Researchers from the King’s College London worked on rats with spinal cord injuries, showing relearned hand movements after issuing gene therapy.
People who suffer from spinal cord injury are unable to engage in normal everyday functions, such as writing or holding objects. If they can regain their hand functions, this can greatly improve their quality of life.
The researchers used a gene therapy that could regenerate damaged spinal cord tissue that could be turned on or off using a common antibiotic.
With one injection, the gene can be turned off when it is no longer needed.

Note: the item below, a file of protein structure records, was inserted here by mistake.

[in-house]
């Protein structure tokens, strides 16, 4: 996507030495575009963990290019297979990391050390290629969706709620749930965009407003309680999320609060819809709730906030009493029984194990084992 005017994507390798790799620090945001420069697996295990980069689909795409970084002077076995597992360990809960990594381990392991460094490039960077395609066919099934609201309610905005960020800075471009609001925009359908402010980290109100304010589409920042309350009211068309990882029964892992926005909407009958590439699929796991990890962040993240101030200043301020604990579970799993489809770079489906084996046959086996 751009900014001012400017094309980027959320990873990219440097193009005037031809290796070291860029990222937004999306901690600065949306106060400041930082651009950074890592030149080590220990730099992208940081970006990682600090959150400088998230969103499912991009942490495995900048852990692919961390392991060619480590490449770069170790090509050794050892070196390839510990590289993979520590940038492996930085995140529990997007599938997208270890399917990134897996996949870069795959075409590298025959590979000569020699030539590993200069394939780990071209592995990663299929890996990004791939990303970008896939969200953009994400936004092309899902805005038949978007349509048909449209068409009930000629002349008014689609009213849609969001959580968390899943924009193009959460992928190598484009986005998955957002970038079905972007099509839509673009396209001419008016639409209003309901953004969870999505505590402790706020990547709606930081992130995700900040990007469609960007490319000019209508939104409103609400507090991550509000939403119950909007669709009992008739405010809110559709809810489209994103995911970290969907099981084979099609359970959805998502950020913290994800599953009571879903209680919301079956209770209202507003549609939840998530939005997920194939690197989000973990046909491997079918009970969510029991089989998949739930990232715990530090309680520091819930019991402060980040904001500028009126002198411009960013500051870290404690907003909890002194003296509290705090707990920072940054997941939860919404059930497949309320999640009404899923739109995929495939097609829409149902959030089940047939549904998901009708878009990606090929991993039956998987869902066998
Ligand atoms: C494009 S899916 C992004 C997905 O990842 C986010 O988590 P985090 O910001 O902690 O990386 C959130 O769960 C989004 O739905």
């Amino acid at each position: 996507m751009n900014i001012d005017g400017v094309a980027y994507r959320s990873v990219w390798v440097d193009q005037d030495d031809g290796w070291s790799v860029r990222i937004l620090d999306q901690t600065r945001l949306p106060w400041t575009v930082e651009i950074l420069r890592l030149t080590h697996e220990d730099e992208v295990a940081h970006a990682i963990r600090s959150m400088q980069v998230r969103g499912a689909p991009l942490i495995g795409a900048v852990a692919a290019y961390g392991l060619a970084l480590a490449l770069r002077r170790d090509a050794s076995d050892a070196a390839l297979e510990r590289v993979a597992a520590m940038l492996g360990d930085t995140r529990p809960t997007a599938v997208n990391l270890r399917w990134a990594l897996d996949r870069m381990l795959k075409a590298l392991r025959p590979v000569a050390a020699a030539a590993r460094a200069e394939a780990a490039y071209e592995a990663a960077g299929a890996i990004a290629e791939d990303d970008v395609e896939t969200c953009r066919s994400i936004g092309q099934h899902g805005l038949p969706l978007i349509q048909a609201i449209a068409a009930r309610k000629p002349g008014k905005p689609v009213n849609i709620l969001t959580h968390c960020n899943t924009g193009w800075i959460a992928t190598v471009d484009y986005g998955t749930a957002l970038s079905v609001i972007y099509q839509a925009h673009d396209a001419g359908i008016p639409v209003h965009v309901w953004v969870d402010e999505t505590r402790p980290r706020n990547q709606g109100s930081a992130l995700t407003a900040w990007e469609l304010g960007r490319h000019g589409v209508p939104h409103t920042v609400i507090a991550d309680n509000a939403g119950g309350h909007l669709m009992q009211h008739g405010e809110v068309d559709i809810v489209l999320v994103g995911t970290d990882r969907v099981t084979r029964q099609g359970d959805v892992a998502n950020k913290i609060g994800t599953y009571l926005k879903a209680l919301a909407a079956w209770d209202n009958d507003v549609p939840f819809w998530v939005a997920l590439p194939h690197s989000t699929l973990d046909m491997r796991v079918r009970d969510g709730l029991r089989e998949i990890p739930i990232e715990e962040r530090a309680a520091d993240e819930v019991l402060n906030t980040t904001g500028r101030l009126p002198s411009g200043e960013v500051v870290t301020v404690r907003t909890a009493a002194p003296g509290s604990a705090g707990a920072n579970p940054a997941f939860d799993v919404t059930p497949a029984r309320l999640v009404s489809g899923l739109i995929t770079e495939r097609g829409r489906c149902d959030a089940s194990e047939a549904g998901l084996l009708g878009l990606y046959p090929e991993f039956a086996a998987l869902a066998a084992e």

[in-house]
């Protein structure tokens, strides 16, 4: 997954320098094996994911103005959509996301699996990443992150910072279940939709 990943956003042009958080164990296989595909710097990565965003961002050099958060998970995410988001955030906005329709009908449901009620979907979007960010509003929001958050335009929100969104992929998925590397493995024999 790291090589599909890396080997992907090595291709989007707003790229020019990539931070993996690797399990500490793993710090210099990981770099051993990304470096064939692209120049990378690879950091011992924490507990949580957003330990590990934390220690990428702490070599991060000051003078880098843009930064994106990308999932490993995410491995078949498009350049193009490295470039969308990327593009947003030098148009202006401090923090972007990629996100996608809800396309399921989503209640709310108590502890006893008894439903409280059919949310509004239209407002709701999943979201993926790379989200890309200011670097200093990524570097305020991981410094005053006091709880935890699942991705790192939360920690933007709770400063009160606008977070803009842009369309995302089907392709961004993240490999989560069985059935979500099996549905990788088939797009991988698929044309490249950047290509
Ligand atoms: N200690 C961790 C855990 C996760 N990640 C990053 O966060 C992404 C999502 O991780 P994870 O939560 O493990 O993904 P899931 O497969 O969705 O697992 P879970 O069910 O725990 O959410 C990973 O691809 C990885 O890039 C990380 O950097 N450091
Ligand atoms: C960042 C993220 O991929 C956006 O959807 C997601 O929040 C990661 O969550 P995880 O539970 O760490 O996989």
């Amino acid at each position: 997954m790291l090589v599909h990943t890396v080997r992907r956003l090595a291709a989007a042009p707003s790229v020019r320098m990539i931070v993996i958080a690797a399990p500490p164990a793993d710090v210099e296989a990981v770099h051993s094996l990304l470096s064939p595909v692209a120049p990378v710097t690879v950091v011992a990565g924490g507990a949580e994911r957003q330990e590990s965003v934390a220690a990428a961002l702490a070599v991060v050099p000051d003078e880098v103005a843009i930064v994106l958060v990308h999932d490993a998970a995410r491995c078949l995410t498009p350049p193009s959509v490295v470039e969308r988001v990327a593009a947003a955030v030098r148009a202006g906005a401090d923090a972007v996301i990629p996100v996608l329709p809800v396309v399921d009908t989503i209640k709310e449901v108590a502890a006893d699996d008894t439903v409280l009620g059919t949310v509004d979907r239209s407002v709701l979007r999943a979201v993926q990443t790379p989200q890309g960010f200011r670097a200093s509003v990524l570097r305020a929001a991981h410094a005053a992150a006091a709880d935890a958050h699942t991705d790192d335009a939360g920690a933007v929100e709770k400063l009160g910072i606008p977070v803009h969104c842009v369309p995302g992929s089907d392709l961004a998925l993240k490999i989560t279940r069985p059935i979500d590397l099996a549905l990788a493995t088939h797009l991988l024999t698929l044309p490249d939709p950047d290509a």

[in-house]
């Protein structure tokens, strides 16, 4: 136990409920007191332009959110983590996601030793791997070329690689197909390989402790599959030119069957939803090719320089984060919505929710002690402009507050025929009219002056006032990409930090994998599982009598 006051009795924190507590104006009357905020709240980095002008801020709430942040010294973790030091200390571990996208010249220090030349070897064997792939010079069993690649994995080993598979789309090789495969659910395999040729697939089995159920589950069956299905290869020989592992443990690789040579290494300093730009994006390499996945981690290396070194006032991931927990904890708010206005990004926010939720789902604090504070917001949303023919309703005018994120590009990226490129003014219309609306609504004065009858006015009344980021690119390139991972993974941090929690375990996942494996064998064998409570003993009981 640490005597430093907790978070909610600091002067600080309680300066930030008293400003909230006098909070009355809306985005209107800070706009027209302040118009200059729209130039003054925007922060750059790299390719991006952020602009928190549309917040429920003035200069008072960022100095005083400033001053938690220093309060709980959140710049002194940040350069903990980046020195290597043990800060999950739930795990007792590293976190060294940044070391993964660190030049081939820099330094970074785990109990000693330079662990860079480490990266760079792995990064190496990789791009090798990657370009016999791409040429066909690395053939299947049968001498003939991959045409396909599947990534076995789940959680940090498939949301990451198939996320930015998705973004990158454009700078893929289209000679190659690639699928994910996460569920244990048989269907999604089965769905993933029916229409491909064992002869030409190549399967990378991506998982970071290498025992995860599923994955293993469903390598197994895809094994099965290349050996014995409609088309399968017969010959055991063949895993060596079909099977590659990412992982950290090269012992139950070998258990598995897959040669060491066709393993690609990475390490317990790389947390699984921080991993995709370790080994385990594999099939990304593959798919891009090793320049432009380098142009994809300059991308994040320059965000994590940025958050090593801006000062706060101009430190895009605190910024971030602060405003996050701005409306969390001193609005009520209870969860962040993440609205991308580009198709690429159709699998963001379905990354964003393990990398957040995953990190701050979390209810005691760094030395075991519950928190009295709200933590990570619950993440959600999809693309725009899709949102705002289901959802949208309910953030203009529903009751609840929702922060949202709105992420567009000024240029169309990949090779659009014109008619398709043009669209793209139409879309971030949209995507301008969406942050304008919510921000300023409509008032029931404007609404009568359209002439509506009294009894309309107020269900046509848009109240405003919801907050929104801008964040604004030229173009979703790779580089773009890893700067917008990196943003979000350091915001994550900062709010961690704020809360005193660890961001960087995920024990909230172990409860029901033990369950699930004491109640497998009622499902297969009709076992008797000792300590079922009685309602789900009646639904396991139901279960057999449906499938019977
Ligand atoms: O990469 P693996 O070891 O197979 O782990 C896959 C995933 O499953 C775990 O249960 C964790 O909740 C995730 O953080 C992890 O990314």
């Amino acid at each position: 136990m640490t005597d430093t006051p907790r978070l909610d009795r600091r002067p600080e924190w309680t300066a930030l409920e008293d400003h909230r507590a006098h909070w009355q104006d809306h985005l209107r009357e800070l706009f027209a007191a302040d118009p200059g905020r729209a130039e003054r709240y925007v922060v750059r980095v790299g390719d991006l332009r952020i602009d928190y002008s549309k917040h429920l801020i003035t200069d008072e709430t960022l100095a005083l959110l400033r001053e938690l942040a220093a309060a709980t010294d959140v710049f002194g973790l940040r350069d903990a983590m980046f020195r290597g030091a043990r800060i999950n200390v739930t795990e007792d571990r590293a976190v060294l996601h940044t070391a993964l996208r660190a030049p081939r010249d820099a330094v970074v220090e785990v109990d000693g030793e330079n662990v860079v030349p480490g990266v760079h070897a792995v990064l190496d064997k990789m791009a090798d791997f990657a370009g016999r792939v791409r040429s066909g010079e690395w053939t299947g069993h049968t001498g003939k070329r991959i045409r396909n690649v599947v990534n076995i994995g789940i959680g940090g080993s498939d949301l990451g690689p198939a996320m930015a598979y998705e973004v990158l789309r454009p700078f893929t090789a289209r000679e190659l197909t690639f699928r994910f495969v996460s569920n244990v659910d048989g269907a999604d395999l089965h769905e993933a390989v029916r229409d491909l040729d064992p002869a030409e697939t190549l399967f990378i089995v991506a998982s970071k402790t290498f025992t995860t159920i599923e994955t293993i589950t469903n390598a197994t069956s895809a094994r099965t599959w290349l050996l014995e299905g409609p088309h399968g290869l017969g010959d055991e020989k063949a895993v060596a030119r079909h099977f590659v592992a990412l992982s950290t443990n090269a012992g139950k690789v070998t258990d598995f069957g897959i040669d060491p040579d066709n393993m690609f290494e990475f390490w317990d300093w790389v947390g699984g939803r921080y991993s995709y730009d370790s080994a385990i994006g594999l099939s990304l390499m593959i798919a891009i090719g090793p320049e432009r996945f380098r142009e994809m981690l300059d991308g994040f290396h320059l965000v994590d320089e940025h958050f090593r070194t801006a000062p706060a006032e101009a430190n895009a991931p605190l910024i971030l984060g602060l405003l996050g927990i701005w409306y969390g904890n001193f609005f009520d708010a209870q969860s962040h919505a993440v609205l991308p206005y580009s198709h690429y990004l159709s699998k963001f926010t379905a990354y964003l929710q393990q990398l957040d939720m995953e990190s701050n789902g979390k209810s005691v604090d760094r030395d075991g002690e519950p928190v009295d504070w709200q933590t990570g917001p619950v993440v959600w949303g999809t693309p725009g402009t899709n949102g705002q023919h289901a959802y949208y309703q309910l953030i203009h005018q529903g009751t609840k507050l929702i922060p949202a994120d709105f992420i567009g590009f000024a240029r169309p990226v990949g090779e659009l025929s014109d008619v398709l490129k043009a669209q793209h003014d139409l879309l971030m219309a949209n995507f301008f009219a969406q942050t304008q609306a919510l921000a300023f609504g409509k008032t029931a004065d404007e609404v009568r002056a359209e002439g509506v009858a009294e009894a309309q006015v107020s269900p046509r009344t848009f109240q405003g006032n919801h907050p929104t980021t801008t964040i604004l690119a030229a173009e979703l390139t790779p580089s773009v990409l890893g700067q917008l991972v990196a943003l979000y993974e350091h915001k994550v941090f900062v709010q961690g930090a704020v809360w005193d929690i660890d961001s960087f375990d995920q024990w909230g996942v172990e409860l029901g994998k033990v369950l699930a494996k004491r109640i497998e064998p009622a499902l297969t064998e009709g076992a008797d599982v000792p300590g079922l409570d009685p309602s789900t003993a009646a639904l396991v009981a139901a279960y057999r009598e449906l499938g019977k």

What happens after a spinal injury is that dense scar tissue forms, preventing nerve cells from creating new connections. What happens is that the therapy causes cells to produce the enzyme chondroitinase that breaks down the scar issue, allowing the networks to regenerate.
This is the first time a gene therapy with a stealth on or off switch worked in animal trials. The researchers are currently working in shutting down the gene completely, as it was found that a small amount of the gene remained active even after it was switched off.
As the trials continue and if they would be successful in the long run, this could spell the difference for those with spinal cord injuries.